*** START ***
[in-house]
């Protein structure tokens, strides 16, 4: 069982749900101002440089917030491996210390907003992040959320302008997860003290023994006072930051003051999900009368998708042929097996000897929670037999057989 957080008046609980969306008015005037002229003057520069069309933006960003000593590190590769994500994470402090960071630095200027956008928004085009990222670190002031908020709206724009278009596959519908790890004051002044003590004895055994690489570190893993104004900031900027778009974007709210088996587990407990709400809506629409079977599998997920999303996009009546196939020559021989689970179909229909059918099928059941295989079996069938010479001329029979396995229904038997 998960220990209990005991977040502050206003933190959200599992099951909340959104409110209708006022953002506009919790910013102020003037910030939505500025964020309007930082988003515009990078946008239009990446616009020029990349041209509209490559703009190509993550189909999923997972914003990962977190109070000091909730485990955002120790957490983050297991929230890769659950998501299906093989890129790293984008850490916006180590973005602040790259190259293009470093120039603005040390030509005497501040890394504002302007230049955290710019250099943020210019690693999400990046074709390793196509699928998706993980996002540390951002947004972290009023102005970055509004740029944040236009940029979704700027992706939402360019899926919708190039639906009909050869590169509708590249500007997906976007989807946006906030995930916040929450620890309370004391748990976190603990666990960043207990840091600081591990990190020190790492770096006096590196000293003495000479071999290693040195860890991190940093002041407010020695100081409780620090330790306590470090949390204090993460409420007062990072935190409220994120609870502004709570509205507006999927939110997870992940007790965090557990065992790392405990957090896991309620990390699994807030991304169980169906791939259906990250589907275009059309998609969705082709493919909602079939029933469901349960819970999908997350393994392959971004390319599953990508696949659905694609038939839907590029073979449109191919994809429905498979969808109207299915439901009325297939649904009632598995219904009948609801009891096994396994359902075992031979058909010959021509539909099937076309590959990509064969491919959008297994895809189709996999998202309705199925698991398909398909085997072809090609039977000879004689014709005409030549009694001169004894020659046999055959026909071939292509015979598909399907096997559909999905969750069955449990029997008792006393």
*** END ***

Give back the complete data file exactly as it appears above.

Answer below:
[in-house]
């Protein structure tokens, strides 16, 4: 069982749900101002440089917030491996210390907003992040959320302008997860003290023994006072930051003051999900009368998708042929097996000897929670037999057989 957080008046609980969306008015005037002229003057520069069309933006960003000593590190590769994500994470402090960071630095200027956008928004085009990222670190002031908020709206724009278009596959519908790890004051002044003590004895055994690489570190893993104004900031900027778009974007709210088996587990407990709400809506629409079977599998997920999303996009009546196939020559021989689970179909229909059918099928059941295989079996069938010479001329029979396995229904038997 998960220990209990005991977040502050206003933190959200599992099951909340959104409110209708006022953002506009919790910013102020003037910030939505500025964020309007930082988003515009990078946008239009990446616009020029990349041209509209490559703009190509993550189909999923997972914003990962977190109070000091909730485990955002120790957490983050297991929230890769659950998501299906093989890129790293984008850490916006180590973005602040790259190259293009470093120039603005040390030509005497501040890394504002302007230049955290710019250099943020210019690693999400990046074709390793196509699928998706993980996002540390951002947004972290009023102005970055509004740029944040236009940029979704700027992706939402360019899926919708190039639906009909050869590169509708590249500007997906976007989807946006906030995930916040929450620890309370004391748990976190603990666990960043207990840091600081591990990190020190790492770096006096590196000293003495000479071999290693040195860890991190940093002041407010020695100081409780620090330790306590470090949390204090993460409420007062990072935190409220994120609870502004709570509205507006999927939110997870992940007790965090557990065992790392405990957090896991309620990390699994807030991304169980169906791939259906990250589907275009059309998609969705082709493919909602079939029933469901349960819970999908997350393994392959971004390319599953990508696949659905694609038939839907590029073979449109191919994809429905498979969808109207299915439901009325297939649904009632598995219904009948609801009891096994396994359902075992031979058909010959021509539909099937076309590959990509064969491919959008297994895809189709996999998202309705199925698991398909398909085997072809090609039977000879004689014709005409030549009694001169004894020659046999055959026909071939292509015979598909399907096997559909999905969750069955449990029997008792006393």